We just need a nice graphic campaign on TV showing the benefits of unpasturised milk. Lets start with standard farming practises today which include not washing the teats unless they are quite dirty, where it used to be more teat washing. No doubt we can get a nice video of some cowmanure covered teats having the cups applied, and then the following picture of the advocates telling you this is better for you!The amount of such contamination is very low, but its still their. By pasturisation it takes a low risk and makes it much smaller. NZ is about the least tollerant of poor quality milk in the world. Why? Because Fonterra is tougher on its suppliers than anyone else. If farmers cared less, they would have more non-milk stuff in our milk, but they dont, as they would get grades on their milk if they did, and grades are very costly in the pocket, often costing more than the milk is worth for the contamination applied to other milk. Farmers do care about milk quality, as it costs them not to care. Compare this to other countries where they have legislated to allow filth and poisons in the milk, to support dirty farming practises!In the 50's we also had our school milk program, and the milk sitting out in the sun without refrigeration to unhealthily grow bacteria for our school kids to drink.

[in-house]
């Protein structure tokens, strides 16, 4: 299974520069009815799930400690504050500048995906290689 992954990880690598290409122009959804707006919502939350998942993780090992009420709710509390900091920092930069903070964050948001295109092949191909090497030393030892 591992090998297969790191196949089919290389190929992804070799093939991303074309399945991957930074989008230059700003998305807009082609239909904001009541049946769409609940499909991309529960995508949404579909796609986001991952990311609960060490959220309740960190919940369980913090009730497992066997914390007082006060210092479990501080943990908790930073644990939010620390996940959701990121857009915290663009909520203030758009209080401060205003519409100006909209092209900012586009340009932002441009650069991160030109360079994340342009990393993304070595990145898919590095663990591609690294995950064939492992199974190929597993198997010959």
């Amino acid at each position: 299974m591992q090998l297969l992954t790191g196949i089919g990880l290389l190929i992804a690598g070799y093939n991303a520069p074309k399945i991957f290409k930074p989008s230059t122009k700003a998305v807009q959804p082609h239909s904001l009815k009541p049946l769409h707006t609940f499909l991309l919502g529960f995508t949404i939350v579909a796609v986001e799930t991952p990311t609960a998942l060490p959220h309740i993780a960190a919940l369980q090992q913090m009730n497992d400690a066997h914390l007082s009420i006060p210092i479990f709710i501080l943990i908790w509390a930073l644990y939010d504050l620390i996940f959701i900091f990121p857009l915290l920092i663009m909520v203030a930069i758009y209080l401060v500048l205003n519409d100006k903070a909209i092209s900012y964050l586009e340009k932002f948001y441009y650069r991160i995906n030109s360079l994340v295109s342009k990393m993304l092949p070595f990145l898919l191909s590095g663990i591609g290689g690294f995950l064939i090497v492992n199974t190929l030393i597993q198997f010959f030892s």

6/01/2013 6:03:36 p.m.